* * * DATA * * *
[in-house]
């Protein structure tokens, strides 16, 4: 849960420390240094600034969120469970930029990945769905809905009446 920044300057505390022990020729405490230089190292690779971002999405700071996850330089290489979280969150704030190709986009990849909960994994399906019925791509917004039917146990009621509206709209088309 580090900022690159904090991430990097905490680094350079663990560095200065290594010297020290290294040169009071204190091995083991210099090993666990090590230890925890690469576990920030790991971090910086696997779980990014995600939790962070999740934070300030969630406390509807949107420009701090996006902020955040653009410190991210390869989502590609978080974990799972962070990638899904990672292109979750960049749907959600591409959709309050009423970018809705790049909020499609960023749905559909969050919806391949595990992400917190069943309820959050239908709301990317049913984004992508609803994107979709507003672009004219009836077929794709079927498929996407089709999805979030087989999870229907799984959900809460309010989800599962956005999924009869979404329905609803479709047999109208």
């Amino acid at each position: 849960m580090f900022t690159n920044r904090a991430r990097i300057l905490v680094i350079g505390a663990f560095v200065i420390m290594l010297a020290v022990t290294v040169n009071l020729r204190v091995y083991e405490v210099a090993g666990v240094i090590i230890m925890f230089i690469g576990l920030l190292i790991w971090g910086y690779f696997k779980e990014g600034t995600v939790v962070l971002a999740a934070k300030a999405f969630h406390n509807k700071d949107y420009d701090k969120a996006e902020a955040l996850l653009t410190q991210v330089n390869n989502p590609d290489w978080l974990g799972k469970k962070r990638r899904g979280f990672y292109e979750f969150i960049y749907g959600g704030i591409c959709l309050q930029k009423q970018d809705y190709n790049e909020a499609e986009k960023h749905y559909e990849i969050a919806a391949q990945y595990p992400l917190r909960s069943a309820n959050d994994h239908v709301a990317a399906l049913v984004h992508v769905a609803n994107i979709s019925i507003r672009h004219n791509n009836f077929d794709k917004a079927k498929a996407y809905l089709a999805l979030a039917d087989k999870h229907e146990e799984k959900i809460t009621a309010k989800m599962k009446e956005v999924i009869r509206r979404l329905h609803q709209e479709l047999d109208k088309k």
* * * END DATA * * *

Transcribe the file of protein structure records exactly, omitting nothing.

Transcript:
[in-house]
């Protein structure tokens, strides 16, 4: 849960420390240094600034969120469970930029990945769905809905009446 920044300057505390022990020729405490230089190292690779971002999405700071996850330089290489979280969150704030190709986009990849909960994994399906019925791509917004039917146990009621509206709209088309 580090900022690159904090991430990097905490680094350079663990560095200065290594010297020290290294040169009071204190091995083991210099090993666990090590230890925890690469576990920030790991971090910086696997779980990014995600939790962070999740934070300030969630406390509807949107420009701090996006902020955040653009410190991210390869989502590609978080974990799972962070990638899904990672292109979750960049749907959600591409959709309050009423970018809705790049909020499609960023749905559909969050919806391949595990992400917190069943309820959050239908709301990317049913984004992508609803994107979709507003672009004219009836077929794709079927498929996407089709999805979030087989999870229907799984959900809460309010989800599962956005999924009869979404329905609803479709047999109208």
């Amino acid at each position: 849960m580090f900022t690159n920044r904090a991430r990097i300057l905490v680094i350079g505390a663990f560095v200065i420390m290594l010297a020290v022990t290294v040169n009071l020729r204190v091995y083991e405490v210099a090993g666990v240094i090590i230890m925890f230089i690469g576990l920030l190292i790991w971090g910086y690779f696997k779980e990014g600034t995600v939790v962070l971002a999740a934070k300030a999405f969630h406390n509807k700071d949107y420009d701090k969120a996006e902020a955040l996850l653009t410190q991210v330089n390869n989502p590609d290489w978080l974990g799972k469970k962070r990638r899904g979280f990672y292109e979750f969150i960049y749907g959600g704030i591409c959709l309050q930029k009423q970018d809705y190709n790049e909020a499609e986009k960023h749905y559909e990849i969050a919806a391949q990945y595990p992400l917190r909960s069943a309820n959050d994994h239908v709301a990317a399906l049913v984004h992508v769905a609803n994107i979709s019925i507003r672009h004219n791509n009836f077929d794709k917004a079927k498929a996407y809905l089709a999805l979030a039917d087989k999870h229907e146990e799984k959900i809460t009621a309010k989800m599962k009446e956005v999924i009869r509206r979404l329905h609803q709209e479709l047999d109208k088309k």